Friday, January 27, 2023 Jan 27, 2023
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Everybody’s Business

Dallas business analyst David Johnson on "Dr." Ron Rittenmeyer, investing in 2001, Brinker’s soaring stock prices, and the boom at Hotel Reservation Network.
By David Johnson |

YOU’LL NEVER SEE HIM AT THE COMPANY PICNIC
When you or I get sick, we call a doctor. When corporate America takes a turn for the worse, more and more of those calls go to Ron Rittenmeyer. The Dallasite spent 20 years with PepsiCo before taking off to help Burlington Northern Railroad get healthy by marrying the Santa Fe. Rittenmeyer then commuted to California for a year to restructure Merisel, once the world’s largest wholesale distributor of computer hardware and software.

Successful stints as CEO of Ryder TRS (sold), RailTex (merged), and AmeriServ (liquidated) followed. Rittenmeyer says that the calls for his assistance are becoming more frequent as our economy, which once covered up corporate missteps, is beginning to slow.

They used to say that a CEO knew he was going to have a bad day when he was told that Mike Wallace and the crew from 60 Minutes was waiting to see him. Now the bad news is, “Ron Rittenmeyer just pulled up in the parking lot.”

KICK ME IF I EVER SAY NASDAQ AGAIN
It looks like the new mantra for investing in 2001 and beyond is clear: If you can’t eat it, drink it, wear it, drill for it, smoke it, use it in the bathroom—and especially, if you don’t understand what the hell the company does—don’t buy it.

Dot.com disasters, massive losses in telecommunications investments, and the fact that everybody who wants a computer has one are making investors gun shy. Hicks Muse Tate and Furst, the Dallas-based buyout firm, says their New Year’s resolution was to head back to the basics, avoiding “new economy” companies in favor of main line, old economy corporations. Tom Hicks says the company will focus on companies like Jiffy Pop and Chef Boyardee and familiar industries like radio and cable that made Hicks Muse one of the most sought after investors in the United States.

Asked if he’d ever consider including his private investments in the Rangers or Stars in one of his investment pools, Hicks replied, “My limited partners are happy that I have a hobby in the sports business, but they want it to continue to be my hobby. They like an exit strategy (taking a profit), and I plan to be in the sports business for many years to come.” Stay healthy A-Rod and Modano!

NOT QUITE “COUPLES $15” BUT CLOSE
Hotel Reservations Network (Nasdaq, ROOM) has quietly grown 150 percent over the last 12 months and CEO David Litman says that tough economic times are good for business. HRN offers discounted hotel rooms in dozens of cities here and abroad. Last year the company booked more than 1.25 million rooms through their own web site, www.hoteldiscount.com, as well as hundreds of affiliates like Travelocity (www.travelocity.com), Cheap Tickets (www.cheaptickets.com), or the nation’s convention and visitors bureaus. A slower economy means that business and leisure travelers keep an eye out for bargains, and with discounts averaging 65 percent per night, this profitable dot.com thinks that both the industry and the public will spend a lot more time clicking their way.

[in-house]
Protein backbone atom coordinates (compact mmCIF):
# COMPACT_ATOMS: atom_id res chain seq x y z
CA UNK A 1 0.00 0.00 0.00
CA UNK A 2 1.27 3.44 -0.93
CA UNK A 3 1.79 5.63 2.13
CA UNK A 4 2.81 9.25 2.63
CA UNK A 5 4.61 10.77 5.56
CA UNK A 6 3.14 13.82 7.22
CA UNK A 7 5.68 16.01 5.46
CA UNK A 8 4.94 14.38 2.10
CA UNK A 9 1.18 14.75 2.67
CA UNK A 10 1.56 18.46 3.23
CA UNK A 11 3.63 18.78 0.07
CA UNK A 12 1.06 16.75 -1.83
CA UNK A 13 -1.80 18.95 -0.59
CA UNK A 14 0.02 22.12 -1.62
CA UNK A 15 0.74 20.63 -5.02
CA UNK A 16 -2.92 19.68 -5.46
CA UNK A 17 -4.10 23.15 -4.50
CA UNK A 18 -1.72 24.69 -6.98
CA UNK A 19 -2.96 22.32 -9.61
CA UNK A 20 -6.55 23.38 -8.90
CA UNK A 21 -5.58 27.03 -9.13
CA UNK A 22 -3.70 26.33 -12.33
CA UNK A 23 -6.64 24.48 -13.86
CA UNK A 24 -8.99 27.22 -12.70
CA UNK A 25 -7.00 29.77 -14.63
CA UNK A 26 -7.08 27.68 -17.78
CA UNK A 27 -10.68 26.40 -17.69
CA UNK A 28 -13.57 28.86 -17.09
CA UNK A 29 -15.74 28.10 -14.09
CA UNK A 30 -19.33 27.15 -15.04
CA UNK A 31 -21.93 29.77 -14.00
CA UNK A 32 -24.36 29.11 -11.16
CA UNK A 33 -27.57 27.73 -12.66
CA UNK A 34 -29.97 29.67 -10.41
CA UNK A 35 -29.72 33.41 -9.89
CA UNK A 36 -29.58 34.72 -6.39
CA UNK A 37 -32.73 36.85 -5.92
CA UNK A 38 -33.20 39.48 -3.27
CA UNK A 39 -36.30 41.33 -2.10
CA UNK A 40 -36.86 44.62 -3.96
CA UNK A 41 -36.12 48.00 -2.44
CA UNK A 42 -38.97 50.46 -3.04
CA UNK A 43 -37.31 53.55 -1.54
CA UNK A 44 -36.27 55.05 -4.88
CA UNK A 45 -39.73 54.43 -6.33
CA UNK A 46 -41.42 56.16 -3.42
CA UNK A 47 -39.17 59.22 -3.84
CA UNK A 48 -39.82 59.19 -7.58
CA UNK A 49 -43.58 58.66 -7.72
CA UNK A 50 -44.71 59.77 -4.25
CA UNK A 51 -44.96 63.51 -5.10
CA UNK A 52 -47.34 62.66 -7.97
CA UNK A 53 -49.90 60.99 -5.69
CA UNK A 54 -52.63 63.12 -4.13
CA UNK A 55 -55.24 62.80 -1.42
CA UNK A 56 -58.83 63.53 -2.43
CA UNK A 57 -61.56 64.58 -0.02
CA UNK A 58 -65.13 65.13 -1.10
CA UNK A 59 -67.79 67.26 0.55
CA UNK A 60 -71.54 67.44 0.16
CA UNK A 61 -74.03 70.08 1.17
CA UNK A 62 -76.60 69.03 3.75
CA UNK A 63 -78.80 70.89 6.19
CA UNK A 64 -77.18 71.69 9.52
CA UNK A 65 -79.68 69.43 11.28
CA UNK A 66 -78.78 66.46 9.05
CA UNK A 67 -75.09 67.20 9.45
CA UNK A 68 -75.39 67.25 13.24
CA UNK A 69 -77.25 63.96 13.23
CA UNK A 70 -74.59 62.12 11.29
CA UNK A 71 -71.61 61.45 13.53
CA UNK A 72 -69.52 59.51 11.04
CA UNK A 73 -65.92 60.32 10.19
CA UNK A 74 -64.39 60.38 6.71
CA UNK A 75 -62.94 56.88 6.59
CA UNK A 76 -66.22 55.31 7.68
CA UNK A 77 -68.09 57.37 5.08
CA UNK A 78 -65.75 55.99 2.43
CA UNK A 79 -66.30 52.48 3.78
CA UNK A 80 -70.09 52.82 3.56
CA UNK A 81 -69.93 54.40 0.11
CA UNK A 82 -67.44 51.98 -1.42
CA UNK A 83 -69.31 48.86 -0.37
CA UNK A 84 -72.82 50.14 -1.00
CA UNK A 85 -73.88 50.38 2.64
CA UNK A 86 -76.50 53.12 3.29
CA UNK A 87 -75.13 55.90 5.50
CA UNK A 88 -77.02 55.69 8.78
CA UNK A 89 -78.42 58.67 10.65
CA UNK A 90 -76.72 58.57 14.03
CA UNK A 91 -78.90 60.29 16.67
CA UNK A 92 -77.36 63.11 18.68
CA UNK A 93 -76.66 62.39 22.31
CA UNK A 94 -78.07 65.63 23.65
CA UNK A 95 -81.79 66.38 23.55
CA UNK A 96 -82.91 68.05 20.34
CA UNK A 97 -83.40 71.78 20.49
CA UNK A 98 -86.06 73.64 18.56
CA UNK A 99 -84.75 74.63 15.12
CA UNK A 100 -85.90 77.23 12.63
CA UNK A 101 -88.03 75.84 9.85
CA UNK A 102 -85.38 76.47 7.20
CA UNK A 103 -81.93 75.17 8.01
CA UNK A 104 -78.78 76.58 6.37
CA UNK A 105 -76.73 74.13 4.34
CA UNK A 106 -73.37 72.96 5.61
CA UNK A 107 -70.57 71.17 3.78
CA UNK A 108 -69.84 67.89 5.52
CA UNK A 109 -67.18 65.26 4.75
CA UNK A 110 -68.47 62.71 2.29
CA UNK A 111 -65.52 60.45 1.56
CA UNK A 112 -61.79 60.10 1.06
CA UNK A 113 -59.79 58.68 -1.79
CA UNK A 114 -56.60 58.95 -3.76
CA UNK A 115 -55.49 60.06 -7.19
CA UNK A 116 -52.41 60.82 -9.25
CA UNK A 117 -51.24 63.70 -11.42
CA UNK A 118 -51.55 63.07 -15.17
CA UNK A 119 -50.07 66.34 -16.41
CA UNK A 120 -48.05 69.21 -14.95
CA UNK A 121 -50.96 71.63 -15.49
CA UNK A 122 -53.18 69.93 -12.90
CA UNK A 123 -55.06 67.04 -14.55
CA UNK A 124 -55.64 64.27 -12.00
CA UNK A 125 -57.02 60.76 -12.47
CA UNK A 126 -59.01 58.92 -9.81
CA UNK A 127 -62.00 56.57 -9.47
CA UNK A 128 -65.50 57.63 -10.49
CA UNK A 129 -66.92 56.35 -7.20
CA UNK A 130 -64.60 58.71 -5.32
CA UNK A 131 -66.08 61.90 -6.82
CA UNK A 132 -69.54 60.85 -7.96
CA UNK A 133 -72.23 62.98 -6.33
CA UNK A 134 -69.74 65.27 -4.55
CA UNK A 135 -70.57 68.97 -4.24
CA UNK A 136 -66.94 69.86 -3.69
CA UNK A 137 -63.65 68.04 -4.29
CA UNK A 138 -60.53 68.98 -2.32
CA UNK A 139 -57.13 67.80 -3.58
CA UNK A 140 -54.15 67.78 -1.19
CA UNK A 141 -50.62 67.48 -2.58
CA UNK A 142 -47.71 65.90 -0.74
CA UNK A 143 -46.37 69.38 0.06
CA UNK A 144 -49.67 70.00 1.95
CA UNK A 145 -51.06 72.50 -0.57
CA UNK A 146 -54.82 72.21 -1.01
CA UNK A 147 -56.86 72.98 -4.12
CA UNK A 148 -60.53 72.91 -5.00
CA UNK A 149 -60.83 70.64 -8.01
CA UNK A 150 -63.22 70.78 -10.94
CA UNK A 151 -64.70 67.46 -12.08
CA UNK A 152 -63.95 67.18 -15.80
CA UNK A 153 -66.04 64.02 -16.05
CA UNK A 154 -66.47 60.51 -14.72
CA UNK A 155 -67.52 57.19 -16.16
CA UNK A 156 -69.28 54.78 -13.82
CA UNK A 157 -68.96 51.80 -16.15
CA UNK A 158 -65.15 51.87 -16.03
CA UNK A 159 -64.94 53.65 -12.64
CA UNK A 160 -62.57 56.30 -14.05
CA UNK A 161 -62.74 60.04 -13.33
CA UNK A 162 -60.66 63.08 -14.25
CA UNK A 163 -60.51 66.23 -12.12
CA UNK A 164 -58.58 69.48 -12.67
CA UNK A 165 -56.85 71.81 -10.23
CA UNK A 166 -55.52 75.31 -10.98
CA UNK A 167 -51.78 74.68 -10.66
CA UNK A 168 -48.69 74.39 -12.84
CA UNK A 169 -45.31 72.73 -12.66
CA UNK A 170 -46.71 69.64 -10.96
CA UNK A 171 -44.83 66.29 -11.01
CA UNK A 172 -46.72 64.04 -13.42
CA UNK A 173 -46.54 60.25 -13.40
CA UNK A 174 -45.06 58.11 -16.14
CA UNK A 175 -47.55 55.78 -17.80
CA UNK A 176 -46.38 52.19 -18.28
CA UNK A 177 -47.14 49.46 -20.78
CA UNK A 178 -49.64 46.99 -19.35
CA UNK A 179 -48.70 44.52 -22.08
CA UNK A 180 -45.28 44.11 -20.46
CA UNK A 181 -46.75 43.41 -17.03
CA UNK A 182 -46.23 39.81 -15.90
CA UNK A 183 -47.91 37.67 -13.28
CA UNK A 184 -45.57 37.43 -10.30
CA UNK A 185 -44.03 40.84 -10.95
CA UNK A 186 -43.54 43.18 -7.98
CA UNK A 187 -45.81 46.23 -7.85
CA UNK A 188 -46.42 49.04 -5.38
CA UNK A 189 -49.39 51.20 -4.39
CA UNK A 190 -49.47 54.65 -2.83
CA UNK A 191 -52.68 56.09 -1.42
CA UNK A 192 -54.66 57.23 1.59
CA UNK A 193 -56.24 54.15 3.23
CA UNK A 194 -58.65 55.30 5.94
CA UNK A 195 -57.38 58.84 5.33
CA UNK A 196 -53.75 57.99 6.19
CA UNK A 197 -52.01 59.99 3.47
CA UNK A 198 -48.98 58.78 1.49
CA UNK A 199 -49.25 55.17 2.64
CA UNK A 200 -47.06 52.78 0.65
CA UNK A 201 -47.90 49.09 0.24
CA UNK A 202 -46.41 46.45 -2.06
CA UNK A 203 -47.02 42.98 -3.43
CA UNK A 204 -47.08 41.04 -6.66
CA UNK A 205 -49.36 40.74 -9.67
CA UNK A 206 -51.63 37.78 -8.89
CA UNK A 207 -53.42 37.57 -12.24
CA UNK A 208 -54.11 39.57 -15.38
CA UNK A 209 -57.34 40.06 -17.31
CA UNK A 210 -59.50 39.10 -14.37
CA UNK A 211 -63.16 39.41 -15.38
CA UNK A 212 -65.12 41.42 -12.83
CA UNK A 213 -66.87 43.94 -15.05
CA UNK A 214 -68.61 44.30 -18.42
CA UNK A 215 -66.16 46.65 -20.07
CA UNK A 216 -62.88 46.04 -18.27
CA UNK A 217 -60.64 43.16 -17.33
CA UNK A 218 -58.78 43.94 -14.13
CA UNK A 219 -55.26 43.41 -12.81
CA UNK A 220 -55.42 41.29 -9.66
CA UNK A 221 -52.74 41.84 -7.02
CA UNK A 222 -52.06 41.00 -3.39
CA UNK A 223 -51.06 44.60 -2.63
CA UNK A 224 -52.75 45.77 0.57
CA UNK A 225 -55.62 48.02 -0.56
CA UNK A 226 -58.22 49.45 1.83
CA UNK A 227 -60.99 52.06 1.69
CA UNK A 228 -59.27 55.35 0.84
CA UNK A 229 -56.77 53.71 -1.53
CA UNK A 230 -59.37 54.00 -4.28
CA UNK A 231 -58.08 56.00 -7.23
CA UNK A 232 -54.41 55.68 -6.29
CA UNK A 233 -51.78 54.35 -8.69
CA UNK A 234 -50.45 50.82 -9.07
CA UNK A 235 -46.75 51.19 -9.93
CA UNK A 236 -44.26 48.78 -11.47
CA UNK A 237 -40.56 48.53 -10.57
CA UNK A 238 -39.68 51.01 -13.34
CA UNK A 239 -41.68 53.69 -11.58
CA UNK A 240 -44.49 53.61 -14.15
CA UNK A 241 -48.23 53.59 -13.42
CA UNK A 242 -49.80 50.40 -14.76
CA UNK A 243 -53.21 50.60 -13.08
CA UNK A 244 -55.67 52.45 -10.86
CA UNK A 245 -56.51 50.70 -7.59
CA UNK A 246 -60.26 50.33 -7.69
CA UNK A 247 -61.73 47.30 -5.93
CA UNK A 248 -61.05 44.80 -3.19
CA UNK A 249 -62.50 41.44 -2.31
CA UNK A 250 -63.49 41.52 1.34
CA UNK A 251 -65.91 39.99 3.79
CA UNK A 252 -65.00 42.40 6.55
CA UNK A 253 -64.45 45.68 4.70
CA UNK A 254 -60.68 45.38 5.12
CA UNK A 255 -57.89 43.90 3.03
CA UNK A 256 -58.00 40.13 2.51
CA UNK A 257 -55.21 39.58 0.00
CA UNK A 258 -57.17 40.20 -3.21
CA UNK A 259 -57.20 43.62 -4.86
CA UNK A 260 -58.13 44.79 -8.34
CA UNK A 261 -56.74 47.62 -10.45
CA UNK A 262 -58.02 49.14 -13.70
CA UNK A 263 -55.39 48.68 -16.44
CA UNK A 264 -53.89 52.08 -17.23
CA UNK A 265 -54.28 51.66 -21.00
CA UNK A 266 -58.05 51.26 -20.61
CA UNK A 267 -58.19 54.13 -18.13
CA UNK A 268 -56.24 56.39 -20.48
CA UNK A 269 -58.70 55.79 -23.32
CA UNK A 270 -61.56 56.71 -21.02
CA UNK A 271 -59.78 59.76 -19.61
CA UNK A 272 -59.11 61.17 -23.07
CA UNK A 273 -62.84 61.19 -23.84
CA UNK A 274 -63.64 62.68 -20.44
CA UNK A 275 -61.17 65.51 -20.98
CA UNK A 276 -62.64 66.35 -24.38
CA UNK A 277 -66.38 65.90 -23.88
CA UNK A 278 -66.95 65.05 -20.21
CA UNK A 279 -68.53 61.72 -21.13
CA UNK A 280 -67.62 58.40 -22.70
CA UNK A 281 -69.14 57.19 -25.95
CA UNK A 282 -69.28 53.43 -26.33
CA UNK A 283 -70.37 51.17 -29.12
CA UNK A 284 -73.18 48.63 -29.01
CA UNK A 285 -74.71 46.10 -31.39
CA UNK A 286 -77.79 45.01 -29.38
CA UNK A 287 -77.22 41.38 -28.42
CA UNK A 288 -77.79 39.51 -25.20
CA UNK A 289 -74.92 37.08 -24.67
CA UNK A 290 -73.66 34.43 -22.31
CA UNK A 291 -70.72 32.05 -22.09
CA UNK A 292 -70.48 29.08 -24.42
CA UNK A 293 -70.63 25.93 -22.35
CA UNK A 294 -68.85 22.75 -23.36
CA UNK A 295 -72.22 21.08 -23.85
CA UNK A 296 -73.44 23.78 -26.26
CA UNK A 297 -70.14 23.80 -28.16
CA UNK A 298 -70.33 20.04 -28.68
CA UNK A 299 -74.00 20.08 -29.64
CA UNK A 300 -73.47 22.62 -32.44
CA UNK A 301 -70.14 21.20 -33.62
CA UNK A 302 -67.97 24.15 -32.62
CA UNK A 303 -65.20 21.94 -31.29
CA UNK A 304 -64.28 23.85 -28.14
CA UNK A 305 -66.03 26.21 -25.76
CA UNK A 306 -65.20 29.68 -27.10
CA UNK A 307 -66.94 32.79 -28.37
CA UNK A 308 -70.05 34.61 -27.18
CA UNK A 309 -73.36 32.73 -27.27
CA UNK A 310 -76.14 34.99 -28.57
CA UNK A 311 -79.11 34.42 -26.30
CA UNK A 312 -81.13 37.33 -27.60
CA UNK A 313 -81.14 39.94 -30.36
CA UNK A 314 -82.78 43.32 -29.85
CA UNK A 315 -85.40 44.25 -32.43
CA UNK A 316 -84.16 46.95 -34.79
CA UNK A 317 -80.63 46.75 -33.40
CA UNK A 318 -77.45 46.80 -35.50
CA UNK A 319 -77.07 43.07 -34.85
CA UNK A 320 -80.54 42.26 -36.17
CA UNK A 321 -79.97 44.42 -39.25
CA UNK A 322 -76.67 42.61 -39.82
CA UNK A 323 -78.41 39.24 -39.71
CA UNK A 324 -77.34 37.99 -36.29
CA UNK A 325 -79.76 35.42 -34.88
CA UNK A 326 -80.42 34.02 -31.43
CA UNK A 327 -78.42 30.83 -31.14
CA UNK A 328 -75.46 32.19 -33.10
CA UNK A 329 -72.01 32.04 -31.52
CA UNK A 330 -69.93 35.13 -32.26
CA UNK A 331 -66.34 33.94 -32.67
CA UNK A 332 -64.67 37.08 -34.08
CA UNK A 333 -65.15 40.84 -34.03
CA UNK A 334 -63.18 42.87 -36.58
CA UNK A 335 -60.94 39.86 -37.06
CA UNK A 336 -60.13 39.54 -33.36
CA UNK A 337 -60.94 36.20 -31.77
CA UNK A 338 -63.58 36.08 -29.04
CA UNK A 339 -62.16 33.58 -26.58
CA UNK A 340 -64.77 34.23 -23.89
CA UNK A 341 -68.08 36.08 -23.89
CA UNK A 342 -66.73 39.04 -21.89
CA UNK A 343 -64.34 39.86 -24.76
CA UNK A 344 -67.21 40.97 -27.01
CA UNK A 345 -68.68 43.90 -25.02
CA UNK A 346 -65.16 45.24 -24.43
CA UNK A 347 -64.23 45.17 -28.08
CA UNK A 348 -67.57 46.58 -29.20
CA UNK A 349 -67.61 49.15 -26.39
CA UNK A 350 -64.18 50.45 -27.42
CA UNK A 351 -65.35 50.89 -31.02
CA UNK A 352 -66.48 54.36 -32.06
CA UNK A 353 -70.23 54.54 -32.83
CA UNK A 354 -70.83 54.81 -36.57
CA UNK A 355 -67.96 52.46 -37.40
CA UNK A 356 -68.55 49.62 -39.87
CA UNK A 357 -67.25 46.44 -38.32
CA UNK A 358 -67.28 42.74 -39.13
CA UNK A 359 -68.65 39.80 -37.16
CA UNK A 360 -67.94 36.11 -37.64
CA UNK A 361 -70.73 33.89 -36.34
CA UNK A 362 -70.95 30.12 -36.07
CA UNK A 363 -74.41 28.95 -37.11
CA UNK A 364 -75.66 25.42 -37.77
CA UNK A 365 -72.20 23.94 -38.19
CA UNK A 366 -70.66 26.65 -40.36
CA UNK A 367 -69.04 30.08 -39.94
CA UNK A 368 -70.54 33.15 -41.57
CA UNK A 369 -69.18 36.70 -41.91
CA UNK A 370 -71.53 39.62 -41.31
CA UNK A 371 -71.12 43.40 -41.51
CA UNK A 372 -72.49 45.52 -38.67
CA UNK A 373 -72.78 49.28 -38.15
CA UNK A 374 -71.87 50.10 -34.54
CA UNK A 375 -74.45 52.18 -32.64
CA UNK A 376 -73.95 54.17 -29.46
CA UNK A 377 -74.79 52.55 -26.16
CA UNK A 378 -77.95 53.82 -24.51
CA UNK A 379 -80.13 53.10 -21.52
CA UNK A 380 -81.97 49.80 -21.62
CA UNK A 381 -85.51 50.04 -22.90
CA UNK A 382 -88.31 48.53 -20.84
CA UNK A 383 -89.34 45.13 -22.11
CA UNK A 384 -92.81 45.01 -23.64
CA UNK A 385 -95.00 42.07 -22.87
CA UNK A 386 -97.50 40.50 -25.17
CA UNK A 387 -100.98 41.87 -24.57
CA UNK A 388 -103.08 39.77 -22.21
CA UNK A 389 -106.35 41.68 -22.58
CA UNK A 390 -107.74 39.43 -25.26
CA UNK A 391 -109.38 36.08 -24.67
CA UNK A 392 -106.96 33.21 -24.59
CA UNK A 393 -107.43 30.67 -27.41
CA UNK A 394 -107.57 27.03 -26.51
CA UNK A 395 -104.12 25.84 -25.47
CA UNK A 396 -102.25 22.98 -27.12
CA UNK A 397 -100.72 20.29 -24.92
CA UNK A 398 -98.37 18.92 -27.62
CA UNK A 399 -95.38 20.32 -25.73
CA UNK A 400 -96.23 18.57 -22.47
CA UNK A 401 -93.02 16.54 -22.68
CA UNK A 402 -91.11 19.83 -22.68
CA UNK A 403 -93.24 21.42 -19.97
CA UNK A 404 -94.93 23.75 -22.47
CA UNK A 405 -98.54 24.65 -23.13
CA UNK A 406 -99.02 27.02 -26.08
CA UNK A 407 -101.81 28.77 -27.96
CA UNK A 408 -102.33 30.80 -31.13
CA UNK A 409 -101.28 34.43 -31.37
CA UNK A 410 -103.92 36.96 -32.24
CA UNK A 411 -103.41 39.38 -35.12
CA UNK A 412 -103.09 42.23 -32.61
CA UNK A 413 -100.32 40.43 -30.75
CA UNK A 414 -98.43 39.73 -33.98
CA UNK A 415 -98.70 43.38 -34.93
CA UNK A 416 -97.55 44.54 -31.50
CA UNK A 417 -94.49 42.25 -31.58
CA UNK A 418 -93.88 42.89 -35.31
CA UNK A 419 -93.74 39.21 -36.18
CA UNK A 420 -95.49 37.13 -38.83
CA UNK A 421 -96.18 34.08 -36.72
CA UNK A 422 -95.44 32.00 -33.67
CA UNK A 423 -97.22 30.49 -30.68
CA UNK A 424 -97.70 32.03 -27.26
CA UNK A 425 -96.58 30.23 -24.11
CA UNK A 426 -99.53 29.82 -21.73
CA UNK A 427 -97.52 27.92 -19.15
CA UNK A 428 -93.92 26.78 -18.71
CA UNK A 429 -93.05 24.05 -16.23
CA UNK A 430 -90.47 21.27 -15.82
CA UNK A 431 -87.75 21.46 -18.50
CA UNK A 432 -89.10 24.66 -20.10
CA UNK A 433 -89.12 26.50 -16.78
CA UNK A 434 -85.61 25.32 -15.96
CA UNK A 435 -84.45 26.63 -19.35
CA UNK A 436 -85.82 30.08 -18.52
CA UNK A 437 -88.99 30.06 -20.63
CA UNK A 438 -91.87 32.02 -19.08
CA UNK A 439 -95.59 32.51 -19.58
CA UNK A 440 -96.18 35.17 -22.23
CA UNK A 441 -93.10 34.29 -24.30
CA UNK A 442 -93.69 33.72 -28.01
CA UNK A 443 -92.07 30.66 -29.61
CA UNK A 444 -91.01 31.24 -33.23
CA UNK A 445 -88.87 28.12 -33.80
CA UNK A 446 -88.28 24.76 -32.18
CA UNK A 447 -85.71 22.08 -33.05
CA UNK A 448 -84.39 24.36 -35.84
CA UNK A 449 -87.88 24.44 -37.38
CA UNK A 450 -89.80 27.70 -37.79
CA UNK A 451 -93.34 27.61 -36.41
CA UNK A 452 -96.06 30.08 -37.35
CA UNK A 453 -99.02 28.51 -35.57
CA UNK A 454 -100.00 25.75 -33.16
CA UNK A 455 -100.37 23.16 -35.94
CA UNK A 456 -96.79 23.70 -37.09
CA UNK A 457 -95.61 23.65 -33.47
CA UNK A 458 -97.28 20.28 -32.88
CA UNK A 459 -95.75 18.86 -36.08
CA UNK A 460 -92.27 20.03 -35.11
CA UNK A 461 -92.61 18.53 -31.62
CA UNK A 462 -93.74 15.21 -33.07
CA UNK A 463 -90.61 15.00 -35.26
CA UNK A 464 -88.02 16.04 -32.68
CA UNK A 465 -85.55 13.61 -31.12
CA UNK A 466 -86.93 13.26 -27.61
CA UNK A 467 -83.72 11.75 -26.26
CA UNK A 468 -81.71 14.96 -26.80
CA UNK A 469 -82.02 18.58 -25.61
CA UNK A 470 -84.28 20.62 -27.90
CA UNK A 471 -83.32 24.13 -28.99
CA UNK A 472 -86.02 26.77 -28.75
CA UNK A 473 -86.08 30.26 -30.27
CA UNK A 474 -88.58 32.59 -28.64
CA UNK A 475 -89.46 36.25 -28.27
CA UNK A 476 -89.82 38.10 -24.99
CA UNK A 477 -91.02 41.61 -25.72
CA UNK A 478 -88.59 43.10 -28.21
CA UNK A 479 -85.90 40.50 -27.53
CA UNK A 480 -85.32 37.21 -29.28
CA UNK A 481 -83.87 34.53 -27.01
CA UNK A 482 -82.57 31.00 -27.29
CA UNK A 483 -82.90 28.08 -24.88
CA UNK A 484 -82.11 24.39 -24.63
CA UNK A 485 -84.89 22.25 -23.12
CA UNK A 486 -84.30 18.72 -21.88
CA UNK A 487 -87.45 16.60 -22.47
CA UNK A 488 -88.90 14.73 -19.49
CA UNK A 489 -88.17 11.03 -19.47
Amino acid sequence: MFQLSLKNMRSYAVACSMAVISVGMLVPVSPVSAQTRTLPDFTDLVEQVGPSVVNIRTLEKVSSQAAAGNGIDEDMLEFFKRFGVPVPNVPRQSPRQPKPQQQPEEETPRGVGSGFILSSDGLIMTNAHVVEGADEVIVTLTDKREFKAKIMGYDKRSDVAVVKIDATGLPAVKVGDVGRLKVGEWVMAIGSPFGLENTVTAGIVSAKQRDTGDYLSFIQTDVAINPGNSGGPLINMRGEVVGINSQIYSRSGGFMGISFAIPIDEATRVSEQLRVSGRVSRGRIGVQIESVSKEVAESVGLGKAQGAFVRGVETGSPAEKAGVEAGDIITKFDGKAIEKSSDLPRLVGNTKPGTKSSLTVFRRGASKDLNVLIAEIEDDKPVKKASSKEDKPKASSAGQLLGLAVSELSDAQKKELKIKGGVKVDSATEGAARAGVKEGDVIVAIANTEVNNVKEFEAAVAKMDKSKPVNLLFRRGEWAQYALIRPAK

HRN is 70 percent owned by Barry Diller, former chairman of Paramount Pictures and founder of the Fox Network. He is currently head of USA Networks, which includes the Home Shopping Network, the Sci-Fi Channel, and Ticketmaster. Diller keeps a close eye on his Dallas investment, e-mailing Litman daily. As long as HRN remains healthy, Diller will always have someplace to stay.

THERE’S MAGIC IN THAT ROJO AND BOWL OF RED
Even as the Nasdaq plunged and the Dow lagged, Brinker International (NYSE, EAT), parent of Chili’s, On the Border, Macaroni Grill, and the like, watched its stock hit new all-time highs late last year and just paid a 50 percent stock dividend. How long can the good times roll? A long, long time according to chairman and CEO Ron McDougall, who told us that the company plans to feed more than 280 million people this year and continue opening more Chili’s and Corner Bakerys. Brinker has also added to its stable of offerings Big Bowl, a Pan-Asian restaurant concept that will debut in Dallas in late spring or early summer, and a steakhouse, Wildfire.

So how does the company keep attracting diners during an economic slowdown? “We’re a way of life,” says McDougall.

STATS

6,000
Approximate number of women-owned businesses in Dallas

300
Approximate number of Dallas businesses owned by Hispanic women

15,000
Approximate number of Dallas businesses owned by African Americans

13,000
Estimated number of women-owned businesses in Austin

2000
Approximate number  Austin businesses owned by African Americans

4
Number of minority chambers of commerce in Austin

8
Number of minority chambers of commerce in DFW

SOURCES: Capital City African American chamber; Dallas Black chamber; Greater Dallas chamber; Greater Dallas Hispanic chamber; Minority chamber; Women’s chamber.

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